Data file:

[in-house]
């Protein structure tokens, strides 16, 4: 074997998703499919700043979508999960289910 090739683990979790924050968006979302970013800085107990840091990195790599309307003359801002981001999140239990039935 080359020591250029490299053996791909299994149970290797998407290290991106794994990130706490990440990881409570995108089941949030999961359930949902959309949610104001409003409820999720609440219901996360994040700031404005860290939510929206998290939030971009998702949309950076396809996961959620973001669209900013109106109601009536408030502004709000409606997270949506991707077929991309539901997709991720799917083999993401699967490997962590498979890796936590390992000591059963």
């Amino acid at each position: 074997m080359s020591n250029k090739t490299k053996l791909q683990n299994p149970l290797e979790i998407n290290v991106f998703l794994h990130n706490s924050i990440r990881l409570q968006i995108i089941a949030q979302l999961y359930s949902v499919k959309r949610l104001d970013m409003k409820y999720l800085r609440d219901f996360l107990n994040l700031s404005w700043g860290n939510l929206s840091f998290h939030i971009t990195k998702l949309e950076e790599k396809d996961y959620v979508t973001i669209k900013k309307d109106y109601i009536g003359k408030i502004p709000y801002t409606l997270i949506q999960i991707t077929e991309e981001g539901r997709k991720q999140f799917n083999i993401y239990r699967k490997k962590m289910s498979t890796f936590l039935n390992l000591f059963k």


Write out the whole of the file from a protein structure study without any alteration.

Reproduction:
[in-house]
């Protein structure tokens, strides 16, 4: 074997998703499919700043979508999960289910 090739683990979790924050968006979302970013800085107990840091990195790599309307003359801002981001999140239990039935 080359020591250029490299053996791909299994149970290797998407290290991106794994990130706490990440990881409570995108089941949030999961359930949902959309949610104001409003409820999720609440219901996360994040700031404005860290939510929206998290939030971009998702949309950076396809996961959620973001669209900013109106109601009536408030502004709000409606997270949506991707077929991309539901997709991720799917083999993401699967490997962590498979890796936590390992000591059963």
């Amino acid at each position: 074997m080359s020591n250029k090739t490299k053996l791909q683990n299994p149970l290797e979790i998407n290290v991106f998703l794994h990130n706490s924050i990440r990881l409570q968006i995108i089941a949030q979302l999961y359930s949902v499919k959309r949610l104001d970013m409003k409820y999720l800085r609440d219901f996360l107990n994040l700031s404005w700043g860290n939510l929206s840091f998290h939030i971009t990195k998702l949309e950076e790599k396809d996961y959620v979508t973001i669209k900013k309307d109106y109601i009536g003359k408030i502004p709000y801002t409606l997270i949506q999960i991707t077929e991309e981001g539901r997709k991720q999140f799917n083999i993401y239990r699967k490997k962590m289910s498979t890796f936590l039935n390992l000591f059963k």